China's housing market on track for soft landing

By Chen Xia
0 Comment(s)Print E-mail, May 4, 2016
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A real estate project under construction in China. [File photo]

A real estate project under construction in China. [File photo]

China's housing market is on track for a soft landing as cities at different levels begin to promote balanced market development in line with their conditions.

The home prices in major cities have been growing at a slower pace. According to statistics released by the China Index Academy on May 1, China's four biggest cities -- Beijing, Shanghai, Guangzhou and Shenzhen -- were no longer in the lead in rising prices.

In particular, home transactions in Shanghai and Shenzhen declined notably last month after local governments introduced a slew of regulations to tame the market. By April 26, one month after the regulations were imposed, the number of homes sold in Shanghai declined 50 percent, and the number in Shenzhen declined by 57 percent.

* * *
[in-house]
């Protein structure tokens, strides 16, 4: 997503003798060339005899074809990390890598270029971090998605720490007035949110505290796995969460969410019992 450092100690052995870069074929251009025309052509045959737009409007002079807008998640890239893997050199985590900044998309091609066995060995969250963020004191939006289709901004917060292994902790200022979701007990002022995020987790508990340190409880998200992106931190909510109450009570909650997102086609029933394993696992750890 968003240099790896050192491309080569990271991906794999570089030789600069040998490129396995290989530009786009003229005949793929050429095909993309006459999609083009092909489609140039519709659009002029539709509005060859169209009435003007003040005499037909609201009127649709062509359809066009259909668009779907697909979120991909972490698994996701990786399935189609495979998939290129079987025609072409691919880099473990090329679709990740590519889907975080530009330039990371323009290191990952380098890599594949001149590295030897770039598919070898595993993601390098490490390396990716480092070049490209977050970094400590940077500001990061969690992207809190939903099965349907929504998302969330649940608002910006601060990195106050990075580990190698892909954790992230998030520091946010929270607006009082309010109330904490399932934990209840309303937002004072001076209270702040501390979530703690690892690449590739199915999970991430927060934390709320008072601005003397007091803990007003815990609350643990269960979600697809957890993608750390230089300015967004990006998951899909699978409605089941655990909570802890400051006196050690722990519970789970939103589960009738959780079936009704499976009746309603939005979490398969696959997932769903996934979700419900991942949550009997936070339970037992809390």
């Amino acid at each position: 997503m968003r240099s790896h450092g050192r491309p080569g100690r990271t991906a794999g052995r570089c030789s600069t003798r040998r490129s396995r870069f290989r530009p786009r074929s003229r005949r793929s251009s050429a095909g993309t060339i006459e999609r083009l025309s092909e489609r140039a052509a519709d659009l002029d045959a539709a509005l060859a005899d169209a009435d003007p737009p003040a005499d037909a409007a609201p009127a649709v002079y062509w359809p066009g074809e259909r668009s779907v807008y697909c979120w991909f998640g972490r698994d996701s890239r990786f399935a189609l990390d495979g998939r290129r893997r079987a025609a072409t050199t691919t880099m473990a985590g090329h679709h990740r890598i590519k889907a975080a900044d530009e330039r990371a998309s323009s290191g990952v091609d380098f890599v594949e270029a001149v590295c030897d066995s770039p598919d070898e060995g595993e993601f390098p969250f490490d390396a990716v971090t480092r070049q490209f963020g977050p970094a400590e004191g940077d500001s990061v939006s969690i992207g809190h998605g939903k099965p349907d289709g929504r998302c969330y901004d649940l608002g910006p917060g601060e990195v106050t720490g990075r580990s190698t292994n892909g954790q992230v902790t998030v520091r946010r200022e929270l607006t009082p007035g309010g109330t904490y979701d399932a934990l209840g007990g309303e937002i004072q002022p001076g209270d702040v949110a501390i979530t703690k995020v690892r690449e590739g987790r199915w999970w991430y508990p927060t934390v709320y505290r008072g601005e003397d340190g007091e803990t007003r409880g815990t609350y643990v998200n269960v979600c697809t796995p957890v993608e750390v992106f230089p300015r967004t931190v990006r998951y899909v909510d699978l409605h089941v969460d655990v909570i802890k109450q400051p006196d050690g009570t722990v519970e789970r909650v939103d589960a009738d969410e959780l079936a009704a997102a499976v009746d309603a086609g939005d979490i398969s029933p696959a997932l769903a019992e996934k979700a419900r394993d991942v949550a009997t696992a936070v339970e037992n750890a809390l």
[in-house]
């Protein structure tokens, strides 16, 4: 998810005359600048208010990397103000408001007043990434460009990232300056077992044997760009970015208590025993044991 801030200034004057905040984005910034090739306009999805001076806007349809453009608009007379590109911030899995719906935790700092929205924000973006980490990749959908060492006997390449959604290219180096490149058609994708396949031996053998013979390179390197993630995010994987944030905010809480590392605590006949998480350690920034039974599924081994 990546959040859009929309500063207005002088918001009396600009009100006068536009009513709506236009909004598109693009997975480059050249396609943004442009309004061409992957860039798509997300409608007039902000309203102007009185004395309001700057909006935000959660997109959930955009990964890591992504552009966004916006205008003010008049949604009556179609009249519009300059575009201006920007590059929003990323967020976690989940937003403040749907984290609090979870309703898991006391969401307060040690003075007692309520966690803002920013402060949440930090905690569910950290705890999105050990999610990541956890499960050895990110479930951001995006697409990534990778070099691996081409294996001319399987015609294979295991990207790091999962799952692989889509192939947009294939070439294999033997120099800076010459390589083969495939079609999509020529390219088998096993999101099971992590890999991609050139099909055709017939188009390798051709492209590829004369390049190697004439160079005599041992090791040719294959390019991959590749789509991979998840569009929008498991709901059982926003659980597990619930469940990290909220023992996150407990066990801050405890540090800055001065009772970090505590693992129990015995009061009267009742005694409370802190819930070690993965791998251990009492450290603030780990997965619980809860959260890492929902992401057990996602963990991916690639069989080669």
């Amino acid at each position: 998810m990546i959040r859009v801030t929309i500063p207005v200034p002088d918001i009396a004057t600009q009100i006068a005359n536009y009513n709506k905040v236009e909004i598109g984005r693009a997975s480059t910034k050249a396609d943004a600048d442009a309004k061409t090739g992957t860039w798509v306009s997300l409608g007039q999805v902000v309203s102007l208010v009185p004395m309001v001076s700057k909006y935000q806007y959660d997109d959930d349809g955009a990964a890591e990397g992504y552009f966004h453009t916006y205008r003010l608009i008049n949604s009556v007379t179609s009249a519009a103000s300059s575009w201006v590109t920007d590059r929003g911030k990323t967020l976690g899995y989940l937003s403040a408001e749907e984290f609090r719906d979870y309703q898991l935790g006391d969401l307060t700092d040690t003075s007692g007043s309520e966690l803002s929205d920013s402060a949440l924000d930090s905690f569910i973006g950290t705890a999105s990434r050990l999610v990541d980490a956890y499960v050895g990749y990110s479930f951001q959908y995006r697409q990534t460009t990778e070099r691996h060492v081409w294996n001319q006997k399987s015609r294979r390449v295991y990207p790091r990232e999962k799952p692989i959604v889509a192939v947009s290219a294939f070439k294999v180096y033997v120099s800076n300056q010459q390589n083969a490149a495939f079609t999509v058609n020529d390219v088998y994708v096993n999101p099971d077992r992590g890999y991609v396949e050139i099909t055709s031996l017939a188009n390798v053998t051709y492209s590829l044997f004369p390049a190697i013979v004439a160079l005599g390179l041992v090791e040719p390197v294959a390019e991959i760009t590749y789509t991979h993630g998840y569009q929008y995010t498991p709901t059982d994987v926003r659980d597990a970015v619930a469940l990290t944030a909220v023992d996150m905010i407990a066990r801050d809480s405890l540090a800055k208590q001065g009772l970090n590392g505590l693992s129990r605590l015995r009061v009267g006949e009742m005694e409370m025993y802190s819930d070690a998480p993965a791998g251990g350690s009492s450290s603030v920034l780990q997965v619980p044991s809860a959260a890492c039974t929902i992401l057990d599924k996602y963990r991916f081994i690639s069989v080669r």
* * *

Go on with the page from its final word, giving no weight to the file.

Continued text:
With the housing market cooling off in top cities, investors have turned their eyes to big cities' satellite towns and second-tier cities. Langfang City, which is near Beijing in north China's Hebei Province, Nanjing City and Suzhou City, which are near Shanghai in east China's Jiangsu Province, and Huizhou City, which is near Guangzhou and Shenzhen in south China's Guangdong Province, were among the 10 cities with the highest price rise in April.

Meanwhile, heavy investments have gone to second-tier cities. China's top 20 real estate developers, including Vanke and Evergrande, purchased land worth 63.65 billion yuan (US$9.83 billion) in second-tier cities in the first quarter. The investment accounted for 53.6 percent of their total. In comparison, their spending in these cities in the same period last year was 35.29 billion yuan (US$5.45 billion), accounting for 34.7 of the total.

Major problems now remain in cities of smaller size. Ming Lu, a researcher at the real estate consultancy company Cushman & Wakefield said that, compared with Beijing, where homes are often sold in nine to 10 months, cities rated in the third and fourth tiers are under heavy pressure, as it takes as long as 31 months to sell homes there.

In the future, local governments around the country will continue to develop regulation policies in line with their conditions as required by Chinese premier Li Keqiang in the annual government work report, the China Index Academy said. Restrictive measures will be taken in cities with overheating markets, while policies encouraging home purchases will be introduced in cities under heavy inventory pressure.

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